Design: More Than Notes and Dots
Welcome to late December. Throughout most of the United States, competitive marching band is done or is winding down. Football is entering the middle stages of play-offs, and many a sousaphone are shuttling off for a good post-season cleaning. It’s time to begin designing next fall’s marching band show – a task that elicits every manner of reaction from directors across the spectrum.
One of the things that has always intimidated me in the design process is the balance you have to find in your final product. I’ll get into my definitions for these terms below, but to me you have to strike a balance between three basic domains to have a successfully designed show: Education, Entertainment, Art.
Educationally you need to meet and slightly push the skill level of your students, the needs of your given competitive circuit, and the stage of conceptual development your ensemble has reached.
Entertainment can come in many guises – this does not mean you need to “dumb-down” or otherwise lobotomize the product that will work so well for your students to grow as musicians. But you do need the band parents and local supporters to get behind what you are doing on the field, their word-of-mouth is more valuable to you than any trophy or medal. Sometimes it’s the music you perform that resonates with the audience, sometimes it’s one or two drill sequences that they really enjoy. The best advice I can give is to ask your clientele what they’ve liked in the past.
At my current school, I noticed that our crowd went wild for military-style marching bands – being only an hour’s drive from College Station and the Texas A&M Band primes that pump. So rather than fight it, we integrated several quasi-military maneuvers into our show – things that showcased contrary motion in blocks and lines. The band never received more praise for their contest show than when those effects hit well – even from the crowds at football games.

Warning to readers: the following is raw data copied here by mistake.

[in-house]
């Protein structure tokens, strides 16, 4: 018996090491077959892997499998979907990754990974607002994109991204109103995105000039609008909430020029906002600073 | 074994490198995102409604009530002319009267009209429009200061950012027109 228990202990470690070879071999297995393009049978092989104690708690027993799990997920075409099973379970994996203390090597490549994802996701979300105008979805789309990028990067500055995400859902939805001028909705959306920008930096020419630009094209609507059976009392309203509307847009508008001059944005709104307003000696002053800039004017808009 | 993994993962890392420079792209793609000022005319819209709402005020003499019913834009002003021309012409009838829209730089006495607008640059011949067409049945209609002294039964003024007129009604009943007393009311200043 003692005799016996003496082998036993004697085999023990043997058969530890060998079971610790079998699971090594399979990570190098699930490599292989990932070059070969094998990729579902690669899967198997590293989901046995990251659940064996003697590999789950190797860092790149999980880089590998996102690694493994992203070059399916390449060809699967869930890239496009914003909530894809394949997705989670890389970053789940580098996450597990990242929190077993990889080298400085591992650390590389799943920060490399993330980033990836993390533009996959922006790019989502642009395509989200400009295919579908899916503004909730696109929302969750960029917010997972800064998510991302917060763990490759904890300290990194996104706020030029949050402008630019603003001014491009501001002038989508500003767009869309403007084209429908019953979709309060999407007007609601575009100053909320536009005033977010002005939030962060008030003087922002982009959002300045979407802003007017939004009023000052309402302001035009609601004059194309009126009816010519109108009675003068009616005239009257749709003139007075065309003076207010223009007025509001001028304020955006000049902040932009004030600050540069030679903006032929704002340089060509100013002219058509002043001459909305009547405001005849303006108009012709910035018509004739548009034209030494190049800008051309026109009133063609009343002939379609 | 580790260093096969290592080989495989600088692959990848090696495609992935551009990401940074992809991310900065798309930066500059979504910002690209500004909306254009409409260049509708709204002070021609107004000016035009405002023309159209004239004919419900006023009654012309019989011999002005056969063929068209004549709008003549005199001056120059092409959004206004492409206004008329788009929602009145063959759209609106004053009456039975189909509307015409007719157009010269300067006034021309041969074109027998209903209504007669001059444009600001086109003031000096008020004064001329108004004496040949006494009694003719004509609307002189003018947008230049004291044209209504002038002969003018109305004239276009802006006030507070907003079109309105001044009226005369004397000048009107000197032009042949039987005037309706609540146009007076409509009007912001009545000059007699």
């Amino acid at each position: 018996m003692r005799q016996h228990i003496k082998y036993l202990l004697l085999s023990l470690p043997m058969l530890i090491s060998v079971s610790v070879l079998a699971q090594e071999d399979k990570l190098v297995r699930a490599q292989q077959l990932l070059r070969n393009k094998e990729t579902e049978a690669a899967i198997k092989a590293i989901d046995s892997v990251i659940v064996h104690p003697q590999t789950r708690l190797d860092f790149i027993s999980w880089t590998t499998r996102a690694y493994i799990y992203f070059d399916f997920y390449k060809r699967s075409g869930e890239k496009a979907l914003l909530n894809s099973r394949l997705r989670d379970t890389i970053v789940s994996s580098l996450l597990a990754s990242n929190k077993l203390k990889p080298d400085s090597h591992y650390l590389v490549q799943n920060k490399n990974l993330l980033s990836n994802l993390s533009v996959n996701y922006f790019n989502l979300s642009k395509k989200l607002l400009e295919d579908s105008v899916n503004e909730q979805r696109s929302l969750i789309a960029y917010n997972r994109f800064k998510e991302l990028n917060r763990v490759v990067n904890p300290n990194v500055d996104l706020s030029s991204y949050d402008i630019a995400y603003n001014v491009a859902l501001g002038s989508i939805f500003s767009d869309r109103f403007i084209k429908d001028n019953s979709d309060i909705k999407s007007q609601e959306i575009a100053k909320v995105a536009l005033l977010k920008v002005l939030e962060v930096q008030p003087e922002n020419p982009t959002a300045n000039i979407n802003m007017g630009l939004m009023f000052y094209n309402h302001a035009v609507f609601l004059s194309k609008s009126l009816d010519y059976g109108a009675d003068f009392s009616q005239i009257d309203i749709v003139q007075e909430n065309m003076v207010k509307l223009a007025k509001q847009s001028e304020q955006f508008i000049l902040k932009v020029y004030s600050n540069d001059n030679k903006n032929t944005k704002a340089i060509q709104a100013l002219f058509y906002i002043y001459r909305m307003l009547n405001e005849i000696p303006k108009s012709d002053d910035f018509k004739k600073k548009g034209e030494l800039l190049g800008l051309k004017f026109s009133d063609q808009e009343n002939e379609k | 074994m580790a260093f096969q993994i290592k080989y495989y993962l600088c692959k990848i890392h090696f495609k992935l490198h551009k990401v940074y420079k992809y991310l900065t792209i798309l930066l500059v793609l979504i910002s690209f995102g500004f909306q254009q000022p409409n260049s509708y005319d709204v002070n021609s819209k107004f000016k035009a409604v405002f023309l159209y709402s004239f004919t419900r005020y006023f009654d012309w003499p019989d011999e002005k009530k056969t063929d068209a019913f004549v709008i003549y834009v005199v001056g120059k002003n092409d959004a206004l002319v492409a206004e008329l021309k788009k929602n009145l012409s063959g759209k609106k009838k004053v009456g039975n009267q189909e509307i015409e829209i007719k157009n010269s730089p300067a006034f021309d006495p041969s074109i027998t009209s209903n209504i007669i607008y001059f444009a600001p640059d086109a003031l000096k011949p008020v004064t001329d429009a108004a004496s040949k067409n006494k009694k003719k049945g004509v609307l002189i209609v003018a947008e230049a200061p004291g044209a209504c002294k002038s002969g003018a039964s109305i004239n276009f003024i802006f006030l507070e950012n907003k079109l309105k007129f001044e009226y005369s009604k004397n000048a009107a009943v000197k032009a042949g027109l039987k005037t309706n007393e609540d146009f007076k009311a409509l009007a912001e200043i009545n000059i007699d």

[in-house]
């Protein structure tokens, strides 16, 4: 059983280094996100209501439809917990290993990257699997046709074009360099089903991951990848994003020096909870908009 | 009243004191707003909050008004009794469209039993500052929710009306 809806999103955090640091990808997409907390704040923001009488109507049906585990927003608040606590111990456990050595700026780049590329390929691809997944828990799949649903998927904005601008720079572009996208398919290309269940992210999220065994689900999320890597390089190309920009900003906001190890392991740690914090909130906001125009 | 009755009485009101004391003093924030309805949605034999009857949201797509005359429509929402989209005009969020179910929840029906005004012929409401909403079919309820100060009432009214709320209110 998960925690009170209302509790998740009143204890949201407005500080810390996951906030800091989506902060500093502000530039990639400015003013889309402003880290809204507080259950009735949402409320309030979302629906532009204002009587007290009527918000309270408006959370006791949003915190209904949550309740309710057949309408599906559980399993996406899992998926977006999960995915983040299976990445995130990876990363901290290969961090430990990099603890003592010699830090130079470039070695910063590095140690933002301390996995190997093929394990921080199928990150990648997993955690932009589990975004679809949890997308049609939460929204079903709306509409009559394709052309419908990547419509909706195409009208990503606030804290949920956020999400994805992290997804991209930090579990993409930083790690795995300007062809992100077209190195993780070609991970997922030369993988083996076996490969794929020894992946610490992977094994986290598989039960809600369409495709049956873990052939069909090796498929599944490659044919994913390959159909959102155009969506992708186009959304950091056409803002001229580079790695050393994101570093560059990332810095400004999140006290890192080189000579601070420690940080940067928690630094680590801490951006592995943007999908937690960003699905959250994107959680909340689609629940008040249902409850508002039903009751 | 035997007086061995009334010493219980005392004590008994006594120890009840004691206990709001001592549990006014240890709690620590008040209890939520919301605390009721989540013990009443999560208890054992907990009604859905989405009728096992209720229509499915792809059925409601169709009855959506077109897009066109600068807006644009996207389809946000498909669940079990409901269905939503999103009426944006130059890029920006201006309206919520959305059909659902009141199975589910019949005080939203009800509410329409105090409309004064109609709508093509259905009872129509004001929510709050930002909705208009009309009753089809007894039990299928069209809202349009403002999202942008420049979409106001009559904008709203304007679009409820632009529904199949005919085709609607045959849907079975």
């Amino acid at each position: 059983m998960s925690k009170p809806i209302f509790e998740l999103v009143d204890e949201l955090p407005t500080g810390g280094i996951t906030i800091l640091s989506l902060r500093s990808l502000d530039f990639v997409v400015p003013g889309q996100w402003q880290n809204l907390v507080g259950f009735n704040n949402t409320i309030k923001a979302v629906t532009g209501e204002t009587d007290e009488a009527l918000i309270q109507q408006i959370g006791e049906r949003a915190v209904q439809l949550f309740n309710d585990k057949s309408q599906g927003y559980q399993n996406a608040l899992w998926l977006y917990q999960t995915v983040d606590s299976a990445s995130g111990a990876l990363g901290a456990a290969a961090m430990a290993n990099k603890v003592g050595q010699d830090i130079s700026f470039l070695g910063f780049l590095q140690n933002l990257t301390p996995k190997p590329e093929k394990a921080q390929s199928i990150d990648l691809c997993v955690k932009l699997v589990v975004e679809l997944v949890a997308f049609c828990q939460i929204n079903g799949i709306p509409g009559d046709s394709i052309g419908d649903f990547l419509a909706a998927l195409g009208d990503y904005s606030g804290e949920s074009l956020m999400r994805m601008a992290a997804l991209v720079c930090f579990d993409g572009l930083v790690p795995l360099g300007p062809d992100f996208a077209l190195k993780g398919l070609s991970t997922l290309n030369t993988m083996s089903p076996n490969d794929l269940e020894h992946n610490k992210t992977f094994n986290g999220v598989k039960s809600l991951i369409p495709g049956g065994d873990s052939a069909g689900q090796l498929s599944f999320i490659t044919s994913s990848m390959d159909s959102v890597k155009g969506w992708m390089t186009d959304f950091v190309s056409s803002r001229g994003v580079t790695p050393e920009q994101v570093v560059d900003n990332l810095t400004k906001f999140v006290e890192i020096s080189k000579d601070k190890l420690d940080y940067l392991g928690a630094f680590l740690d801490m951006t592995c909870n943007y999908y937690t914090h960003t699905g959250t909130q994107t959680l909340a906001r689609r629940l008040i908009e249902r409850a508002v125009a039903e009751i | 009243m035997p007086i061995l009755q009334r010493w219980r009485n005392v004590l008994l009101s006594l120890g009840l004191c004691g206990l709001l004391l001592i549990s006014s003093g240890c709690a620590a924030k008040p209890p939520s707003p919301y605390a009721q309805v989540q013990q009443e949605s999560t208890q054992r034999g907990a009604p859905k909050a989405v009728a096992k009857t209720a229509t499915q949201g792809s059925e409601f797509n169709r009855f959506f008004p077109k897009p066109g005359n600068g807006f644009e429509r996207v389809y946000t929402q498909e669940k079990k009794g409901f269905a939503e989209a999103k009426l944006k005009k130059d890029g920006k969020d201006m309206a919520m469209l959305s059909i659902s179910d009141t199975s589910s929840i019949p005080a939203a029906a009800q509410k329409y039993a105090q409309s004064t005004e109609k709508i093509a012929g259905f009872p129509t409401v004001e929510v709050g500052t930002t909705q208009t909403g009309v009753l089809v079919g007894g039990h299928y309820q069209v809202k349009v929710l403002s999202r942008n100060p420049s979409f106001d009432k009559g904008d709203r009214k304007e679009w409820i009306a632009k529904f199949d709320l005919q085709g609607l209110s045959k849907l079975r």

Know your audience – give them a taste of what they want. If your clientele have a strong like for “show band”-style performances, but you are tooled more for corps-style education find a vehicle that allows you to throw in a little of that style of performance. It’s not selling out, and nor is it opening the door for further encroachment – format it well, and it won’t look out of place at all.
Artistically, my advice is to play it safe. There are a handful of groups out there (LD Bell HS, Avon HS, Marian Catholic HS, Carmel HS) who have the chops to push the activity forward through what they create. Everyone wants to design one of “those” shows (e.g. Bell 2008, MCHS 2001, Avon 2004, Carmel 2002) but not everyone’s staff and/or performers is a) ready for that or b) able to pull it off. Those groups have matured and grown through countless years into what they are today – you aren’t going to bust out of Grover’s Corners tomorrow and dethrone them. Maybe down the road, but not today.